Koalas are being wiped out by the Australian bushfire
Koalas are dying in Australia, killed by the raging bushfires. Warmer weather brought by climate change threatens to worsen conditions for koalas, as deforestation has narrowed habitable areas.
It feels like the Earth is on fire right now, and not in a good way.
In 2019, we have seen massive wildfires decimate parts of the Amazon rainforest, the Californian outback, and now, Australia is being engulfed by bushfires.
And here's the most heartbreaking part - these bushfires have been the cause of the deaths of more than 350 Koalas already. As a record number of fires blaze around New South Wales, about half the koalas habitating on a coastal reserve in the state have died.
This year's bushfire season came to a far-too-early start, and nearly two-thirds of the koalas' habitat, at the Lake Innes Nature Reserve, was destroyed in the last month alone. The rest remains under threat.
There are 15 major blazes underway in NSW right one, and one is centered on the Lake Innes Nature Reserve. According to estimates from the Koala Conservation Australia group, the reserve has a total population of 500 to 600 koalas, out of which 350 have died.
According to Reuters reports, animal carers at the Port Macquarie Koala Hospital nearby have been nursing rescued koalas, bandaging their wounds and feeding them eucalyptus leaves and formula.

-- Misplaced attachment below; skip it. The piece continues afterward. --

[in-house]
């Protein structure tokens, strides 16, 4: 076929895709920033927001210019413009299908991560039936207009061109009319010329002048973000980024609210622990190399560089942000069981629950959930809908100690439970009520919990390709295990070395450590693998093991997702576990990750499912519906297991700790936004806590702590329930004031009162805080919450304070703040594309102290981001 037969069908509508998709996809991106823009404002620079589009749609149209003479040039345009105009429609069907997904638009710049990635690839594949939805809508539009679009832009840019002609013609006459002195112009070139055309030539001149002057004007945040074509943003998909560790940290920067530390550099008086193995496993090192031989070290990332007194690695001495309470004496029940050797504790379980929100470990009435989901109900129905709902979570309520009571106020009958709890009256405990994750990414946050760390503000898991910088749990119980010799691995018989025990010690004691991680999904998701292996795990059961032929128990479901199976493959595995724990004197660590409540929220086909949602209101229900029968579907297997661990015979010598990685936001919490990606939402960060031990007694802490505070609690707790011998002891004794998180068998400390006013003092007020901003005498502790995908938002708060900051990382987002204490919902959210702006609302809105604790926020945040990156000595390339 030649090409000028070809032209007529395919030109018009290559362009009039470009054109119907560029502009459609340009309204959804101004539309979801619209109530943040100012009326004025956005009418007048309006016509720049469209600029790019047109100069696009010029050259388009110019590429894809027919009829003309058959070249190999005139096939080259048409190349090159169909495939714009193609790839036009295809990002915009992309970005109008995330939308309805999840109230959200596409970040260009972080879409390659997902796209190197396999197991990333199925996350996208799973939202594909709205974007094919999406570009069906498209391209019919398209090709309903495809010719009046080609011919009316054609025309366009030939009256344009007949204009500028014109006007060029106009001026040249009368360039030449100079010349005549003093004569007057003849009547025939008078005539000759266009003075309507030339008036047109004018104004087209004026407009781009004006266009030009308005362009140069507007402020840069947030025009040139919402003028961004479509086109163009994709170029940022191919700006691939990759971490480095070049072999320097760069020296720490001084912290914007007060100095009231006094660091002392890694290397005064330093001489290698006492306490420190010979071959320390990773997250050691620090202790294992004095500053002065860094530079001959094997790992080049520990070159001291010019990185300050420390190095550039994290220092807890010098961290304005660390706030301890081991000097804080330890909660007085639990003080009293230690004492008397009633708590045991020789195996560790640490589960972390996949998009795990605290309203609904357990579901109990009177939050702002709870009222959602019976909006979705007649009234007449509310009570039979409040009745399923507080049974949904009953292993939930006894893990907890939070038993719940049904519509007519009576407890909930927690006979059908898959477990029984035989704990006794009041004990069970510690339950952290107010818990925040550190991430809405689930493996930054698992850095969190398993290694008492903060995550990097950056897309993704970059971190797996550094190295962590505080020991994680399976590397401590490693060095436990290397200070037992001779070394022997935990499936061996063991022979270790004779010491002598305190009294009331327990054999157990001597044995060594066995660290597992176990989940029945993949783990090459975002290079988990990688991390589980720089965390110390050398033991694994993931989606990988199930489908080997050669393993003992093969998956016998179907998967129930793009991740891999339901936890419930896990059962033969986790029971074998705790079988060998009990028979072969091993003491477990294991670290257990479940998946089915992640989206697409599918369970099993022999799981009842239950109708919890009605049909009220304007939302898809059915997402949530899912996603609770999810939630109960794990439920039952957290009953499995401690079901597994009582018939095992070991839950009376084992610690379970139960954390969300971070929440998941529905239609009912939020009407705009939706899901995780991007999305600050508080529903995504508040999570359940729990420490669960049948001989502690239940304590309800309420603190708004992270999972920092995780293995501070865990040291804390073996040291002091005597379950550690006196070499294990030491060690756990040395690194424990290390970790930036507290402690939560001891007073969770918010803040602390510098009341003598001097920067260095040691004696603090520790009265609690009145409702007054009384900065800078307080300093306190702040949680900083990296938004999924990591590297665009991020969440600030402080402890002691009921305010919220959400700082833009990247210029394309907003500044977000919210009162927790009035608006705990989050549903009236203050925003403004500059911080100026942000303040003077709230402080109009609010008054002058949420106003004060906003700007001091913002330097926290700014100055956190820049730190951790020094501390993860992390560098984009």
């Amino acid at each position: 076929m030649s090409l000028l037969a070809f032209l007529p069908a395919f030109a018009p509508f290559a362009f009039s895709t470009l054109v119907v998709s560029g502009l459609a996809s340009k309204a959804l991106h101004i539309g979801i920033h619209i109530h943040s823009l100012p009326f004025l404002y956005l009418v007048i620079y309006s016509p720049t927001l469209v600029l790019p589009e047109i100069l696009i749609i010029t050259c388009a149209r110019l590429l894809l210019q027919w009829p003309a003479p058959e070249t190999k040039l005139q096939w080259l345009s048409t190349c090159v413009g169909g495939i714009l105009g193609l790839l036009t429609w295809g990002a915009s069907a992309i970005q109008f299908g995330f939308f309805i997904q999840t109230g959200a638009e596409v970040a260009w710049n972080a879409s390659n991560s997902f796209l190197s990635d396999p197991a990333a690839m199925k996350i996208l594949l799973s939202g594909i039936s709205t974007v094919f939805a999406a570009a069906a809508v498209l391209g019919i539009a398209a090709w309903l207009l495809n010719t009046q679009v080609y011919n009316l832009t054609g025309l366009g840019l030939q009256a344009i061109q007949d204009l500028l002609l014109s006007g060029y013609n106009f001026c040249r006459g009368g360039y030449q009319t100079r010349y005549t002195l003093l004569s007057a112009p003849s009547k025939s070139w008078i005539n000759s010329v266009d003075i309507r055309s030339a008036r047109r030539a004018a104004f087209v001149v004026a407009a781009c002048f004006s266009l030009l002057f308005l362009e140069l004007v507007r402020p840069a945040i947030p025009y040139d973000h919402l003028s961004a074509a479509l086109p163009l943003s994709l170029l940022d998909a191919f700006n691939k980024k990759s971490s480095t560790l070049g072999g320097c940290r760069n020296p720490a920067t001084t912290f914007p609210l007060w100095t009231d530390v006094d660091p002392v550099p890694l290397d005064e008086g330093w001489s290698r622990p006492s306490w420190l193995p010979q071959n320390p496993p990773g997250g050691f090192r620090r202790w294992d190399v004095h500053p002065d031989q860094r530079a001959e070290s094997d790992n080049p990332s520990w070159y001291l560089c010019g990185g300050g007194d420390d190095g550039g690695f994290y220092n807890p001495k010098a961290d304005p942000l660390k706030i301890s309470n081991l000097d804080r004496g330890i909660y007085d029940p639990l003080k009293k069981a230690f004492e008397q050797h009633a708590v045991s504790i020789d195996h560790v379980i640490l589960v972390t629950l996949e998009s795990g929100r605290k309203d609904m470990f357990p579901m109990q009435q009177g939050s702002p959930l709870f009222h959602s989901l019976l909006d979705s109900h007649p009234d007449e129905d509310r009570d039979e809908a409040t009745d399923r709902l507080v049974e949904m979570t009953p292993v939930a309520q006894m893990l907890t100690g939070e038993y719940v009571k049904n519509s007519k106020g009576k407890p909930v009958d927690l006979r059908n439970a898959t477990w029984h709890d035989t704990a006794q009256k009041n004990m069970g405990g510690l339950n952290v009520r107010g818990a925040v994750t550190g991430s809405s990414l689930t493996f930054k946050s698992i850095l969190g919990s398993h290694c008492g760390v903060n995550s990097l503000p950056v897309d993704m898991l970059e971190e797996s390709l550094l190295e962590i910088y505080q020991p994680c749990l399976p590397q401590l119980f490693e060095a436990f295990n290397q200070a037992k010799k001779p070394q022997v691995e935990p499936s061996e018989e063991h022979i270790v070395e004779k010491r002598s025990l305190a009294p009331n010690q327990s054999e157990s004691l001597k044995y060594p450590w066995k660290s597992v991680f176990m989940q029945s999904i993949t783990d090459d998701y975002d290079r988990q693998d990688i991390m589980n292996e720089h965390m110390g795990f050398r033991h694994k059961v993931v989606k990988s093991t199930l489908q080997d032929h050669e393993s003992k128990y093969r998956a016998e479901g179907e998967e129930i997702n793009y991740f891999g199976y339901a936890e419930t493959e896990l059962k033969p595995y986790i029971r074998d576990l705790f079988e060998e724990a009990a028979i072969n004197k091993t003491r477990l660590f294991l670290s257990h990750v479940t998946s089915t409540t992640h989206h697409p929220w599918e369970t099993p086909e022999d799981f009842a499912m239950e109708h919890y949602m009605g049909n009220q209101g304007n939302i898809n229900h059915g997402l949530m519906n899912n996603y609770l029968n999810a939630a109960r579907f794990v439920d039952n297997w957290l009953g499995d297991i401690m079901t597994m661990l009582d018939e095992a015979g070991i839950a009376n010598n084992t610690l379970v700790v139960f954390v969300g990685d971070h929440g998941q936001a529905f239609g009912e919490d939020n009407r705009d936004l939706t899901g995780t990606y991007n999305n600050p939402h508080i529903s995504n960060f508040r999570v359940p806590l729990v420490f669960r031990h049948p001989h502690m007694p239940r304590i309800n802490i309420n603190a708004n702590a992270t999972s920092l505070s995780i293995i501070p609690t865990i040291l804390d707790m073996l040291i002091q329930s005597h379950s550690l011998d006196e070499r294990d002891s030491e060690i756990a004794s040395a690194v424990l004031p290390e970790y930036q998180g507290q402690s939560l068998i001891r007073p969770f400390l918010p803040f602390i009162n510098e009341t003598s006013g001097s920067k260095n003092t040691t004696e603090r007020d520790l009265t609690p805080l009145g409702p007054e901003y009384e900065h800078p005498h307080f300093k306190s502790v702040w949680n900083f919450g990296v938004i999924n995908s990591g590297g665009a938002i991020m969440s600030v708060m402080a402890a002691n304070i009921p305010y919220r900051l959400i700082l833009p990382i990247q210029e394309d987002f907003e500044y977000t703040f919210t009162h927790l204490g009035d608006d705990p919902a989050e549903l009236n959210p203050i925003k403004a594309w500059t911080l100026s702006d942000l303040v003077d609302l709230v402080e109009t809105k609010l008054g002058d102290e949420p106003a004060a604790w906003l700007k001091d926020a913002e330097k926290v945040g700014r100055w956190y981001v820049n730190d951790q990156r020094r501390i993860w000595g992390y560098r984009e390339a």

Speaking to Reuters, Amanda Gordon, who leads the team of carers, said, "We look for signals of pain - teeth grinding, distress - and we just take it on a day-by-day basis." She added that some of the marsupials' health problems can be hard to spot. "Sometimes koalas seem to be doing really, really well. Their paws might be healing up but if something's going on that we can't see there's not really much we can do."
Population estimates for koalas, native to Australia, vary widely, from as few as 50,000 to little more than 100,000. They dwell mostly in eucalypt forests in eastern states and on the coastal fringes, usually living up to 20 years, carrying their young in a pouch and sleeping for up to 18 hours a day. Warmer weather brought by climate change threatens to worsen conditions for koalas, as deforestation has narrowed habitable areas